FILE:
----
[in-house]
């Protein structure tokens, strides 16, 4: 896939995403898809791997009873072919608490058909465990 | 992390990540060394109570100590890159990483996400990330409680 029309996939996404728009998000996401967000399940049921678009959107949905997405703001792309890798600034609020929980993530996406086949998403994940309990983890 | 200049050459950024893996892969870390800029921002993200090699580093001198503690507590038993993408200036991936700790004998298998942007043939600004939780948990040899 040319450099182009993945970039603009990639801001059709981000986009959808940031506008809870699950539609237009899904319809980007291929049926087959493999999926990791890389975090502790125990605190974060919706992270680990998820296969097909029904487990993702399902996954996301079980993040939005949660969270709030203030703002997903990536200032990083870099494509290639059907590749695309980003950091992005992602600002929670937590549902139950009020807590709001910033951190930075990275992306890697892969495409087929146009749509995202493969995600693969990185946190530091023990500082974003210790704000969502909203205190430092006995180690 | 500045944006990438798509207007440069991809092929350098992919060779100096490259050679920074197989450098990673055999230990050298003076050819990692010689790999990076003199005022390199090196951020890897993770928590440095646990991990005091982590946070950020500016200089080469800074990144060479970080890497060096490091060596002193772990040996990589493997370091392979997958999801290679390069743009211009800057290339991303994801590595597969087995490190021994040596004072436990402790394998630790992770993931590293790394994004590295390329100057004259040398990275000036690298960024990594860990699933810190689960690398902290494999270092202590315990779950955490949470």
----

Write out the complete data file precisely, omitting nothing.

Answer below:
[in-house]
């Protein structure tokens, strides 16, 4: 896939995403898809791997009873072919608490058909465990 | 992390990540060394109570100590890159990483996400990330409680 029309996939996404728009998000996401967000399940049921678009959107949905997405703001792309890798600034609020929980993530996406086949998403994940309990983890 | 200049050459950024893996892969870390800029921002993200090699580093001198503690507590038993993408200036991936700790004998298998942007043939600004939780948990040899 040319450099182009993945970039603009990639801001059709981000986009959808940031506008809870699950539609237009899904319809980007291929049926087959493999999926990791890389975090502790125990605190974060919706992270680990998820296969097909029904487990993702399902996954996301079980993040939005949660969270709030203030703002997903990536200032990083870099494509290639059907590749695309980003950091992005992602600002929670937590549902139950009020807590709001910033951190930075990275992306890697892969495409087929146009749509995202493969995600693969990185946190530091023990500082974003210790704000969502909203205190430092006995180690 | 500045944006990438798509207007440069991809092929350098992919060779100096490259050679920074197989450098990673055999230990050298003076050819990692010689790999990076003199005022390199090196951020890897993770928590440095646990991990005091982590946070950020500016200089080469800074990144060479970080890497060096490091060596002193772990040996990589493997370091392979997958999801290679390069743009211009800057290339991303994801590595597969087995490190021994040596004072436990402790394998630790992770993931590293790394994004590295390329100057004259040398990275000036690298960024990594860990699933810190689960690398902290494999270092202590315990779950955490949470």